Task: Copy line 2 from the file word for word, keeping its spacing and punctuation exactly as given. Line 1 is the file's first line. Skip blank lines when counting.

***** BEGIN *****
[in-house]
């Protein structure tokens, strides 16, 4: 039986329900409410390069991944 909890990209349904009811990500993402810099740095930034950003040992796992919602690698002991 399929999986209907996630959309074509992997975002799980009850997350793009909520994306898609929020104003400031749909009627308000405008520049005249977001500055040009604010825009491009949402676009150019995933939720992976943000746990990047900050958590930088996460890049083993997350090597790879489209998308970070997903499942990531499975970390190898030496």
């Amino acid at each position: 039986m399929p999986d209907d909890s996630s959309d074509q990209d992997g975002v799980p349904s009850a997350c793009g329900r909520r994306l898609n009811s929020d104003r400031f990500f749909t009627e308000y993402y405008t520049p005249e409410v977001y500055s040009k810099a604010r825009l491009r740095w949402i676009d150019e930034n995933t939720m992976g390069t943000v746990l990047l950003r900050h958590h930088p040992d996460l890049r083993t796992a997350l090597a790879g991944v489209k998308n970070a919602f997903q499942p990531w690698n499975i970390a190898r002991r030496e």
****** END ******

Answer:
């Protein structure tokens, strides 16, 4: 039986329900409410390069991944 909890990209349904009811990500993402810099740095930034950003040992796992919602690698002991 399929999986209907996630959309074509992997975002799980009850997350793009909520994306898609929020104003400031749909009627308000405008520049005249977001500055040009604010825009491009949402676009150019995933939720992976943000746990990047900050958590930088996460890049083993997350090597790879489209998308970070997903499942990531499975970390190898030496």